Last week I blogged about one idea of what to do when you feel undervalued at work, and specifically by your boss. It was to spread the word about your good work yourself. I had promised though that I wanted to share one more idea on this topic.
This strategy is at first reflective. Ask yourself: What do I need to feel valued? Keep in mind that the answer to this question will differ greatly from person to person because different people are motivated by different things. Would you like more flexibility – in your work responsibilities, in your working hours, in where you work? Is it recognition you need – you just want others to acknowledge that you are making a significant contribution? If this is it, then do you thrive on public acknowledgement or private appreciation? Are you seeking more autonomy and decision-making authority? Or perhaps you’d just like more support or assistance, either on a temporary or permanent basis? Could it be that getting a bigger expense account or more vacation time would translate to you feeling less undervalued?
While your first step is reflective, your next step is active. Once you know what it is that will stop you from feeling undervalued, only then can you do something to actually get it. Now you need to set up a meeting with your immediate manager or supervisor to discuss what it is that you require in order to feel valued at work. If it’s a change in working hours, or an adjustment in work responsibilities that you want, then a conversation with the boss is the only way to get this ball in motion. If you need to negotiate for temporary assistance or a larger expense account, then you’ve got to start by talking to the boss. If you want to be given more autonomy or work from home two days a week, then you have to focus on highlighting the benefits to your boss.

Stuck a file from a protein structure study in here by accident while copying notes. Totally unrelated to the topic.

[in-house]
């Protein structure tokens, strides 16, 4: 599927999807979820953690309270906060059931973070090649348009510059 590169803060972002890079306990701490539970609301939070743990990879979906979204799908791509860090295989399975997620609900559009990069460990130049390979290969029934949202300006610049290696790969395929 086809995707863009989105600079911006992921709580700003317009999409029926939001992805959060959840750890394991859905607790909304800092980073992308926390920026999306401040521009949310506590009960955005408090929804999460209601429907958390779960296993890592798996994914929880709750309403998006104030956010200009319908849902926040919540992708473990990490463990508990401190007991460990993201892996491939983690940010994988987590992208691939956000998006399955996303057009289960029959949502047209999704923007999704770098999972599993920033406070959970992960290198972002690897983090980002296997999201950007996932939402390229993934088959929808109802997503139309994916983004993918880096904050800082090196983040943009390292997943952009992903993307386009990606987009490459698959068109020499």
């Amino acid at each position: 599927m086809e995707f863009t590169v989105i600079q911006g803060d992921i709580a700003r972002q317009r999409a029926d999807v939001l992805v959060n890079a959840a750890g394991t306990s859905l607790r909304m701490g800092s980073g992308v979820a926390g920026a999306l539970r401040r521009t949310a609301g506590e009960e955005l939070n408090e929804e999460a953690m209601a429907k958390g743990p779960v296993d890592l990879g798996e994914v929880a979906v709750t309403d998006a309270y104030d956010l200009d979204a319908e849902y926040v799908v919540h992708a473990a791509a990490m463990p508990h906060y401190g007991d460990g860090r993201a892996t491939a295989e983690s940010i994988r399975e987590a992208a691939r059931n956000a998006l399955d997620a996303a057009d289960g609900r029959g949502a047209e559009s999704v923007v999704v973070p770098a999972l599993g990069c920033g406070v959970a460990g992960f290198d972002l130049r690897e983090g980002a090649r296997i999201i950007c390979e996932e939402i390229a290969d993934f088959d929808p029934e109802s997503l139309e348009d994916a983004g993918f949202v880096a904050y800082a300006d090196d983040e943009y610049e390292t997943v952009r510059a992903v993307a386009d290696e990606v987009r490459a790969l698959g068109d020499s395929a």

My point: if you’re feeling undervalued at work, then waiting for the boss to change that for you may very well be akin to waiting for the earth to stop rotating. So it’s up to you to articulate what you need to change this reality, and then present the case to your boss to make it happen.
So … I’ve shared two ideas so far. But what do you have to add to the discussion? How have you dealt with a workplace situation in which you’ve felt undervalued? I would love to hear about your experiences, please add your comment below.